Scientists Found Carbon in an Ancient Place Where It Was Never Supposed to Be

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Life May Have Kicked Off Earlier Than We ThoughtAitor Diago - Getty Images
  • Scientists estimate that the universe garnered enough carbon to form planets some one billion years after the Big Bang.

  • But that timeline might be a bit more complicated—a new study analyzing a primordial galaxy named GS-z12, which formed 350 million years after the Big Bang, contained clouds of carbon.

  • This could indicate that early stars released less energy than expected when going supernova, and instead released their outer carbon shells rather than consuming the element in a black hole.

The nonmetallic chemical element carbon is the essential building block of all life (at least on Earth). Because the element can combine with so many other elements—including itself, hydrogen, oxygen, nitrogen, and more—carbon is seen as required for complex life to take shape.

During the early (millions of) years after the Big Bang, no carbon existed, because the early universe contained only light elements like hydrogen and helium (as well as trace amounts of lithium). Scientists estimate that the heavy element-engines, which were the very first stars, likely churned out enough carbon to form planets around one billion years after the Big Bang.

However, scientists from the University of Cambridge are altering that timeline significantly after analyzing data from the James Webb Space Telescope (JWST). In that data lurked an ancient galaxy named GS-z12—one of the most distant ever observed at some 13 billion light-years away—in which the experts discovered traces of clouds of carbon. Accepted for publication by the Astronomy & Astrophysics and posted to the preprint server arXiv, the study could prove that carbon was present in the universe as early as 350 million years after the Big Bang.

“Earlier research suggested that carbon started to form in large quantities relatively late – about one billion years after the Big Bang,” Roberto Maiolino, a co-author of the study, said in a press statement. “But we’ve found that carbon formed much earlier – it might even be the oldest metal of all.”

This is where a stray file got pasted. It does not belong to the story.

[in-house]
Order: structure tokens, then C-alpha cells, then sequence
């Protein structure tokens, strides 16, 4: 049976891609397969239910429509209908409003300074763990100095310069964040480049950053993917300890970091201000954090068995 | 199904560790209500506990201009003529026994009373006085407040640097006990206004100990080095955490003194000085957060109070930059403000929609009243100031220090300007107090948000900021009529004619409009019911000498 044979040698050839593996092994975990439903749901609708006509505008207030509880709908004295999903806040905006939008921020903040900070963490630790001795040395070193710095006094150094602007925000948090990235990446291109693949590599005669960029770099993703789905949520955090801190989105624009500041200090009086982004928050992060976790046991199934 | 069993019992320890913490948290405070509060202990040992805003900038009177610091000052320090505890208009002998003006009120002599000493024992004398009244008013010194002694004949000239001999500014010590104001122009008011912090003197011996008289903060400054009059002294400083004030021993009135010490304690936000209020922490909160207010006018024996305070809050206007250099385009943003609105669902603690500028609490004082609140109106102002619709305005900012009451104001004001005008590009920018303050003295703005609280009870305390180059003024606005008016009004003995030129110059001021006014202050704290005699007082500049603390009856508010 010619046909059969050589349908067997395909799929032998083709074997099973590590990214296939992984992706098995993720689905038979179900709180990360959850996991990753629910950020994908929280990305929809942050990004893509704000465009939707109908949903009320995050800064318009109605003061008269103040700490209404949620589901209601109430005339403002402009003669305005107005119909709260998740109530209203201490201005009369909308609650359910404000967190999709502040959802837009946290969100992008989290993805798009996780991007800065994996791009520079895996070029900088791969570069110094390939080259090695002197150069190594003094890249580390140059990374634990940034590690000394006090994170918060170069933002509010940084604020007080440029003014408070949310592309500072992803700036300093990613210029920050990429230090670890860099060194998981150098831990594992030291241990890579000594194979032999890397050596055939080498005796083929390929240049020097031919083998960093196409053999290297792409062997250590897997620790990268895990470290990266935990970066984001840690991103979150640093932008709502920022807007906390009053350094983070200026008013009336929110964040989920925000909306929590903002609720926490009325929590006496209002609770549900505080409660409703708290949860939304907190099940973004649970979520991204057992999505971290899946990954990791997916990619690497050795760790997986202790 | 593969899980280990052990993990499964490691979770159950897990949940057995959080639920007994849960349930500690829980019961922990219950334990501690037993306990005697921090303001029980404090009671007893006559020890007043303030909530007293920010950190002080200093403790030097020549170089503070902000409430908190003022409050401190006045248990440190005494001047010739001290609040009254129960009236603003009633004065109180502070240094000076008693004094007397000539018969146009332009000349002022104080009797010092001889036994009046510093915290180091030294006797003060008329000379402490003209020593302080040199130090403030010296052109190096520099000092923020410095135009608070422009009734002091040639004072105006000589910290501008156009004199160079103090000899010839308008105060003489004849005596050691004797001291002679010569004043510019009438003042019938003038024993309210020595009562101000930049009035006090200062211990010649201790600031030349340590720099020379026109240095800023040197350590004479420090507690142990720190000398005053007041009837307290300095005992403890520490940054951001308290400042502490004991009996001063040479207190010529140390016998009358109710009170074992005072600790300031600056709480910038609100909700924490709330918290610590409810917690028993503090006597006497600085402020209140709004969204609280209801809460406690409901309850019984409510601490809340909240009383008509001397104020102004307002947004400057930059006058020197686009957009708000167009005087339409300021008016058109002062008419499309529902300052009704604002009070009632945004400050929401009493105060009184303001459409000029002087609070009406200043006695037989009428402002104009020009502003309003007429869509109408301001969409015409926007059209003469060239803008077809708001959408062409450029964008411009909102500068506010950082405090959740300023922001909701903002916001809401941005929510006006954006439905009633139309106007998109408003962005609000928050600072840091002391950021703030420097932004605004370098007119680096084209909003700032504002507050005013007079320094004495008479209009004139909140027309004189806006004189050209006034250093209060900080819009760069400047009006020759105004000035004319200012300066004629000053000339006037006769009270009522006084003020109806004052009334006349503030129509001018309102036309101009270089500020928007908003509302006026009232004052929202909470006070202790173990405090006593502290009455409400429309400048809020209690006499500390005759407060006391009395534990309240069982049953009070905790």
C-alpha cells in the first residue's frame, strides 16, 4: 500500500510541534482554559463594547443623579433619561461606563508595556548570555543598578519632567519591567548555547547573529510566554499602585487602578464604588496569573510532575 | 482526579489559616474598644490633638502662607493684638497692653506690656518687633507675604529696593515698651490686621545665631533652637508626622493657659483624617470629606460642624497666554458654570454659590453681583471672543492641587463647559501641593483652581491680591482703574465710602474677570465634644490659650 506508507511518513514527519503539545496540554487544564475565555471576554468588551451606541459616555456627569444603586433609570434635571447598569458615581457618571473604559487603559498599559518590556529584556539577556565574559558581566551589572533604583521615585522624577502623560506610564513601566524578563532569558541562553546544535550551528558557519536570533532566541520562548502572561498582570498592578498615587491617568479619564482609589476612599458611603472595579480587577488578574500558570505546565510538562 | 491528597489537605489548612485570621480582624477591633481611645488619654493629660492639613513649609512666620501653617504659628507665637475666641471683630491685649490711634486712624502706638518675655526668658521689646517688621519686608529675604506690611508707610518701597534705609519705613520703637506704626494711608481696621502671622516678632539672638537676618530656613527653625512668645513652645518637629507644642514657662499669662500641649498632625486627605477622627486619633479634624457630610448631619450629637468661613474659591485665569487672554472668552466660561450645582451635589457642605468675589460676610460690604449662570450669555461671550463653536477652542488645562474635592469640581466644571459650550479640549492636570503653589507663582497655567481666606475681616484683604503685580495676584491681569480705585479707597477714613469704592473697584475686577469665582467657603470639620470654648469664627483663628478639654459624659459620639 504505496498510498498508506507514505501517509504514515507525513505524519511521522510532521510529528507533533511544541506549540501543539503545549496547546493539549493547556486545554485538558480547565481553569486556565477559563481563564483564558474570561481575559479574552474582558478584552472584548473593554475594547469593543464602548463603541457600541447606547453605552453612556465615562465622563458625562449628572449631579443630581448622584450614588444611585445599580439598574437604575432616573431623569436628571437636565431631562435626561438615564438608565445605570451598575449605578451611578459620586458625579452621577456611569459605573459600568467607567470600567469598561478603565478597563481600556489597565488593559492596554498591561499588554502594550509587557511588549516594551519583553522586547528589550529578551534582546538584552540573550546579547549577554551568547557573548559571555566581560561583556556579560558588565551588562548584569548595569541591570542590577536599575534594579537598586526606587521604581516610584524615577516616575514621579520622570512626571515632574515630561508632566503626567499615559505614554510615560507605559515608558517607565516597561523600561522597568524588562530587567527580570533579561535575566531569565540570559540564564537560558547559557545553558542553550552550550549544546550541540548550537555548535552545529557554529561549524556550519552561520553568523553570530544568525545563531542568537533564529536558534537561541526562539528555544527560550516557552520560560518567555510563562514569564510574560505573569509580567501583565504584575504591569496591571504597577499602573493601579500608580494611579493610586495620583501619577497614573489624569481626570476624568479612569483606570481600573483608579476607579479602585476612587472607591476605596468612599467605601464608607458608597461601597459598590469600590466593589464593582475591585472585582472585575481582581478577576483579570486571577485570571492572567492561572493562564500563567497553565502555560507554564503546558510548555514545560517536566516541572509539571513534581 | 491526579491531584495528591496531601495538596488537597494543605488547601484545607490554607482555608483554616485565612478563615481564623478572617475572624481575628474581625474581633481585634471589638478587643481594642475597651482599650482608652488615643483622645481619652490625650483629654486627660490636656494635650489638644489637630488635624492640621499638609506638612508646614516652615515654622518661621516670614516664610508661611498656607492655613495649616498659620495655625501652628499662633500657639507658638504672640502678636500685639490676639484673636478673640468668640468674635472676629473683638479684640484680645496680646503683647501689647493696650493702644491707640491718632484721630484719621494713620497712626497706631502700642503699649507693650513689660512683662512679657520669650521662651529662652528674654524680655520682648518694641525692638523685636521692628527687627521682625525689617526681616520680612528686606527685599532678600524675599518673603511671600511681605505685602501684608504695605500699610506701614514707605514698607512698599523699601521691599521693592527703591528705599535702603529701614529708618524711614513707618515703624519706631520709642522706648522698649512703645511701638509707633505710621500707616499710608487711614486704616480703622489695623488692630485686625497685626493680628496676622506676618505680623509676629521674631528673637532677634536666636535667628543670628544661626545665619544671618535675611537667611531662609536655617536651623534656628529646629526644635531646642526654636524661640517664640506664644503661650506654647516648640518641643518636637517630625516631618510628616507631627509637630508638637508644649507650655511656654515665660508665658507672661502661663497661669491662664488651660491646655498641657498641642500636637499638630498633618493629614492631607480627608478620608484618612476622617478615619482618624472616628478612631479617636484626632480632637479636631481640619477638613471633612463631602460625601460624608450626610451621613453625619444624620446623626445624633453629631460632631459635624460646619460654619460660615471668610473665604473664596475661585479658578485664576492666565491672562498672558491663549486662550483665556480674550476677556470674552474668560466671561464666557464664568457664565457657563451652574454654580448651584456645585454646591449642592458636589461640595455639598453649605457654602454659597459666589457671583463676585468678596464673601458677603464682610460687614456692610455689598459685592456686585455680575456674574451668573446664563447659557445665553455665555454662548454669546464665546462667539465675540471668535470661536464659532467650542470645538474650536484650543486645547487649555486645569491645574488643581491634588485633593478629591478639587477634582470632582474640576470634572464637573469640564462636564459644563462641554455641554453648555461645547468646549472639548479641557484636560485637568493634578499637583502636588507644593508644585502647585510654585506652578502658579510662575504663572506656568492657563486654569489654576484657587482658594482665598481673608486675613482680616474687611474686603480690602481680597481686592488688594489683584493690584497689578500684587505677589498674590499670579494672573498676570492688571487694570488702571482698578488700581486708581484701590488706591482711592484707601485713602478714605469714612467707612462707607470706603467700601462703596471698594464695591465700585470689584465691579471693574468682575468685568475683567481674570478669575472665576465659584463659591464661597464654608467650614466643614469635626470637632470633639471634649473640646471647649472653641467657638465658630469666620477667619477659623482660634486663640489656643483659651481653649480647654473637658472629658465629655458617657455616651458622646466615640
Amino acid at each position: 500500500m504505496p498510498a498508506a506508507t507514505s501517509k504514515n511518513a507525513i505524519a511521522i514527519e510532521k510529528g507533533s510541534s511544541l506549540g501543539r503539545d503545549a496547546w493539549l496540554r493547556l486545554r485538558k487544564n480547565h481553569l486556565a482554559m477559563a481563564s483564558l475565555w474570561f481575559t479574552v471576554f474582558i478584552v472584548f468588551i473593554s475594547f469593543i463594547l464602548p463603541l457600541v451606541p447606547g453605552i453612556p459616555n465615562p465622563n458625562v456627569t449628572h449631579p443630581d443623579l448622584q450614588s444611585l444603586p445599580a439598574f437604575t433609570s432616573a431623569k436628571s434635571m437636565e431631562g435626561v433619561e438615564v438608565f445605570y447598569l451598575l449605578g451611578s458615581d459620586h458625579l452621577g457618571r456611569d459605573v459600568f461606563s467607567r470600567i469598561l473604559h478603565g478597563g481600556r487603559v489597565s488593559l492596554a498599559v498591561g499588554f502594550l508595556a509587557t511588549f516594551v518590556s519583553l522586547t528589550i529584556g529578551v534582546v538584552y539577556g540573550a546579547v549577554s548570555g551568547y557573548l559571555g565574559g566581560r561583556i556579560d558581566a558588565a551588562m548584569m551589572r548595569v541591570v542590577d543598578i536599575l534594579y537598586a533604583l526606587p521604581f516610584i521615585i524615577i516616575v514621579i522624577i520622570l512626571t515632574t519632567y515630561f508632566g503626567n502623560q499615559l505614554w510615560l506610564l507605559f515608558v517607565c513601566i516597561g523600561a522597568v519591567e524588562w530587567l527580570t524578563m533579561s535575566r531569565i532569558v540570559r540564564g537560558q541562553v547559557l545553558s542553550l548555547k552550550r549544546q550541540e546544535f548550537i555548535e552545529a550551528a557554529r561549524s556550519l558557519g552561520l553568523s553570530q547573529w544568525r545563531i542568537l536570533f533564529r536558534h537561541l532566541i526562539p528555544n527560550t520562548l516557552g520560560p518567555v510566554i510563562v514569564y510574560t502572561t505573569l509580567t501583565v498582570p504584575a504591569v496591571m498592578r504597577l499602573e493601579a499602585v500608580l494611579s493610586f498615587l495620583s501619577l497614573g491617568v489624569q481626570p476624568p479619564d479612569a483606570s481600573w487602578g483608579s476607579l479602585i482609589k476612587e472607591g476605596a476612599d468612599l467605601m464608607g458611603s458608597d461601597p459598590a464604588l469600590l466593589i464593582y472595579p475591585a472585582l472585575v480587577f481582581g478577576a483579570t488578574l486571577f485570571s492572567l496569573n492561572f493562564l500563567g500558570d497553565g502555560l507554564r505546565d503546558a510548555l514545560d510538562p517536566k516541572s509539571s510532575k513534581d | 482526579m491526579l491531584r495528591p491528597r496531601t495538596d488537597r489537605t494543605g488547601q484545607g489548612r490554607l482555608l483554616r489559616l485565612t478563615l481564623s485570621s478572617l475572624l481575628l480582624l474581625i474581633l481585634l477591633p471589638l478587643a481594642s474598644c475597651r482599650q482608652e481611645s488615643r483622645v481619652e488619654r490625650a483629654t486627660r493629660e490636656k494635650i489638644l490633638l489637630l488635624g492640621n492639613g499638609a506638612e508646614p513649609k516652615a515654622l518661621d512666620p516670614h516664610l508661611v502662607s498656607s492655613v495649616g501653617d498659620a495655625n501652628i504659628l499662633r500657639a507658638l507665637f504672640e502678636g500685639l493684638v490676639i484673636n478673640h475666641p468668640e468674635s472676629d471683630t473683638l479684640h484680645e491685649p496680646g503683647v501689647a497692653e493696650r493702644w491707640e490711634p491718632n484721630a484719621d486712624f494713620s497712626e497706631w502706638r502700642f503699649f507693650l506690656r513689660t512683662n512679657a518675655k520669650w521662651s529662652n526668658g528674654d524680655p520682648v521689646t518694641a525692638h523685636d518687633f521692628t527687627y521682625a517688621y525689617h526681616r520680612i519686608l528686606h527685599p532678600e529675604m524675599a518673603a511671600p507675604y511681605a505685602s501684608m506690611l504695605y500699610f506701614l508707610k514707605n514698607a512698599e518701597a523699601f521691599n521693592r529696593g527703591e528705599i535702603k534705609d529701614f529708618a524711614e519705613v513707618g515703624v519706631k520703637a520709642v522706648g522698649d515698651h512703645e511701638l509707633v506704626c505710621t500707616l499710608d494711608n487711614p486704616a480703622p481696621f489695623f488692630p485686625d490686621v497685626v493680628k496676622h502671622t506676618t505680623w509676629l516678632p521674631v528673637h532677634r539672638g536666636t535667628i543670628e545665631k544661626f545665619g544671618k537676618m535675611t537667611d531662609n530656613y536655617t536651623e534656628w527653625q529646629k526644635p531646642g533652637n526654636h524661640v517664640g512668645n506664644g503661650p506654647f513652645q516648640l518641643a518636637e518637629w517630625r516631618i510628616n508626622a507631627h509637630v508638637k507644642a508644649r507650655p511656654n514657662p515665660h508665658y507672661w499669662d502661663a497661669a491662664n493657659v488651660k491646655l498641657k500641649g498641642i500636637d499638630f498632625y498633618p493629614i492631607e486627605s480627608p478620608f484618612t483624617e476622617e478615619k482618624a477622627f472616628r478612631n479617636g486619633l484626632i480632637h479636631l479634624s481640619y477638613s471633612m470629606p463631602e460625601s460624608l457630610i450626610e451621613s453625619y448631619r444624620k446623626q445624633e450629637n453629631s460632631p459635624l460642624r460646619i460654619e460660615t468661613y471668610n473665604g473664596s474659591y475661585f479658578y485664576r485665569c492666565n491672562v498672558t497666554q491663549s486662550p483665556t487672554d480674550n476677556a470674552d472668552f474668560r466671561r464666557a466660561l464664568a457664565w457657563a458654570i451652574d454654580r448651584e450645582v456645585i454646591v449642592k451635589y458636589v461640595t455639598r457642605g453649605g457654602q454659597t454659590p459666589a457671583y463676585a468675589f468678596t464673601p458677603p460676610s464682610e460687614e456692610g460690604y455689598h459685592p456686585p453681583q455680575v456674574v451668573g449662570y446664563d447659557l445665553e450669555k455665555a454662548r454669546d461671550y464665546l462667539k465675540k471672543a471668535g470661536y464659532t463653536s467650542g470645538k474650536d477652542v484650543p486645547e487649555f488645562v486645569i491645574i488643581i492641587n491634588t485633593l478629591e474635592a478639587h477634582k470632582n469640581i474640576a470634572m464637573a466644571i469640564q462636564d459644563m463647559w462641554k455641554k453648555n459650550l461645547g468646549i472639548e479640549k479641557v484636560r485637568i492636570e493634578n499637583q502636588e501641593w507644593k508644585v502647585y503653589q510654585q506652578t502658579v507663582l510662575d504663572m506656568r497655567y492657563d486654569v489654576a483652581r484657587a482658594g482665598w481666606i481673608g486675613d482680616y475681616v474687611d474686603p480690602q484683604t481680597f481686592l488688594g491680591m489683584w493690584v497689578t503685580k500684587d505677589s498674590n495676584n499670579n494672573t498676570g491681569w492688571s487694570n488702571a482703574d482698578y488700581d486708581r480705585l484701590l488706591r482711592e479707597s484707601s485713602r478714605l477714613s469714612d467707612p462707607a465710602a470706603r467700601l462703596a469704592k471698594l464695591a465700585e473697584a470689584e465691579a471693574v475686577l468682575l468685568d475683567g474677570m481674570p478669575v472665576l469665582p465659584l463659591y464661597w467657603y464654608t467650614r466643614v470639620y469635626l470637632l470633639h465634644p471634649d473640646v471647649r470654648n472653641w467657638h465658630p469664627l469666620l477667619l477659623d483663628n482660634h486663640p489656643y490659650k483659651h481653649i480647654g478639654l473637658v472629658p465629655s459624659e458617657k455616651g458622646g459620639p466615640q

JWST’s Near Infrared Spectrograph, or NIRSpec, allows the groundbreaking space telescope to analyze light from this galaxy in a spectrum of colors. This is particularly important because GS-z12 is both incredibly faint and 100,000 times less massive than our own Milky Way. Luckily, while JWST spends hundreds of hours gathering light from this distant corner of the universe, it also uses its microshutter array to glimpse other objects at the same time.

Because elements leave behind different chemical fingerprints in this infrared spectrum, scientists can analyze the data and determine what exactly makes up this early galaxy. The scientists clearly found traces of carbon, as well as oxygen and neon. This discovery could make scientists rethink the role of early stars in the universe.

“We were surprised to see carbon so early in the universe, since it was thought that the earliest stars produced much more oxygen than carbon,” Maiolino said in a press statement. “We had thought that carbon was enriched much later, through entirely different processes, but the fact that it appears so early tells us that the very first stars may have operated very differently.”

One explanation, according to the researchers, is that early stars released less energy when going supernova than initially believed. This might’ve allowed carbon—likely contained in the stars’ outer shells—to quickly seed the universe, rather than being consumed by a collapsing black hole.

This means life might’ve gotten quite the headstart on the timeline we have long believed to be true. And while that life might look much different than our own, we can likely bet on one thing—it was probably made of carbon.

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